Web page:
@richardb and @squidge – I don’t think there’s anything wrong in not wanting to use models like these! I have a penchance for graphs, which is probably ~60% of why I love it! No – I like the tie-in between internal and external, but it’s definitely not for everyone.
@athelstone, yeah you’re totally right, I agree it’s foolish to think that any one model/structure/explanation is going to be universal, or that models like these are set in stone in any way. It would be deathly dull if every person’s brain functioned & responded in the same pattern, and for every model there is, at the most optimistic, a distribution curve around how the population fits to it.
But I think, and this ties in with @alanr’s comment as well, that’s what I like about models like this though – that they start with how the character’s internal state is, then move outwards to their external behaviour, and then further out to the world’s events (including the same internal/external conflict for all the other players in the game). There’s no fixed ‘if x happens externally, then character will respond with y’ or ‘if the character is in x state internally, then their external state will be y’. It just reminds you to think about those things, and make sure your character’s individual mental state is consistent. If you think about it as simply a structured prompt to give your character a fully 3d psychology, then it looked a lot less didactic.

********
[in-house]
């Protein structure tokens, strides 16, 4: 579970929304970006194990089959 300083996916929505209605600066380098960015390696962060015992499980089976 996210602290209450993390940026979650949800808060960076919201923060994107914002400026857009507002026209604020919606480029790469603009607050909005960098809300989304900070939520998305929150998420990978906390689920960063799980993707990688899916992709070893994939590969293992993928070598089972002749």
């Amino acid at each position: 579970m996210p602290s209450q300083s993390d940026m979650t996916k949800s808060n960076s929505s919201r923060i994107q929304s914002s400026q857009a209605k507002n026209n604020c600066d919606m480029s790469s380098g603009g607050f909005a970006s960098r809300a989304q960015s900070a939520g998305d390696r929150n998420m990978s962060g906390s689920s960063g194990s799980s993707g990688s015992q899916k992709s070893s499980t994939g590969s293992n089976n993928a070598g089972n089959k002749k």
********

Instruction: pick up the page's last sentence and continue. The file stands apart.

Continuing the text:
I think (diving off on a tangent) that’s what I like about the concept of keeping your ‘theme’ central as well – it’s not saying that every bit of imagery or motif or sub-plot *has* to match the theme overtly, but it’s a prompt to be aware of where making all those things into thematic mirrors will heighten the power of your story.